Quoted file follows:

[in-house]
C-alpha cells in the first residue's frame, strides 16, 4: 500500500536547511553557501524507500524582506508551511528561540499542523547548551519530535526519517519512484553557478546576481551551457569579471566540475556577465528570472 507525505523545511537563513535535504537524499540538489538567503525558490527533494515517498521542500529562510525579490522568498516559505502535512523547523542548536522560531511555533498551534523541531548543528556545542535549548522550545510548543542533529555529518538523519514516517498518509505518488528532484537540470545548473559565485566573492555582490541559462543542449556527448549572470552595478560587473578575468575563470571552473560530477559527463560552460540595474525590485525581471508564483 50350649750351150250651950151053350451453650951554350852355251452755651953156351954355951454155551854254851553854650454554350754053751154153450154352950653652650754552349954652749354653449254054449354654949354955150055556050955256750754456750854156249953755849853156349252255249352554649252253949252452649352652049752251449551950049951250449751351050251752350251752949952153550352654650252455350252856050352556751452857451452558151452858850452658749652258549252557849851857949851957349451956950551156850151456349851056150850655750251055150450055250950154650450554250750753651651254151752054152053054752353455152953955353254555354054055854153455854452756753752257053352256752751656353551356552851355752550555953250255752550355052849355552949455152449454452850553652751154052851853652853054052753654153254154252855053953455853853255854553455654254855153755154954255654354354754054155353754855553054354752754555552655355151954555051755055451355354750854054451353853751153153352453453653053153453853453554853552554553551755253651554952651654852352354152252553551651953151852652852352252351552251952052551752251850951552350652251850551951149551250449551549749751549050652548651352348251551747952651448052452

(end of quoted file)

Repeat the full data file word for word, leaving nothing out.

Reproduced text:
[in-house]
C-alpha cells in the first residue's frame, strides 16, 4: 500500500536547511553557501524507500524582506508551511528561540499542523547548551519530535526519517519512484553557478546576481551551457569579471566540475556577465528570472 507525505523545511537563513535535504537524499540538489538567503525558490527533494515517498521542500529562510525579490522568498516559505502535512523547523542548536522560531511555533498551534523541531548543528556545542535549548522550545510548543542533529555529518538523519514516517498518509505518488528532484537540470545548473559565485566573492555582490541559462543542449556527448549572470552595478560587473578575468575563470571552473560530477559527463560552460540595474525590485525581471508564483 50350649750351150250651950151053350451453650951554350852355251452755651953156351954355951454155551854254851553854650454554350754053751154153450154352950653652650754552349954652749354653449254054449354654949354955150055556050955256750754456750854156249953755849853156349252255249352554649252253949252452649352652049752251449551950049951250449751351050251752350251752949952153550352654650252455350252856050352556751452857451452558151452858850452658749652258549252557849851857949851957349451956950551156850151456349851056150850655750251055150450055250950154650450554250750753651651254151752054152053054752353455152953955353254555354054055854153455854452756753752257053352256752751656353551356552851355752550555953250255752550355052849355552949455152449454452850553652751154052851853652853054052753654153254154252855053953455853853255854553455654254855153755154954255654354354754054155353754855553054354752754555552655355151954555051755055451355354750854054451353853751153153352453453653053153453853453554853552554553551755253651554952651654852352354152252553551651953151852652852352252351552251952052551752251850951552350652251850551951149551250449551549749751549050652548651352348251551747952651448052452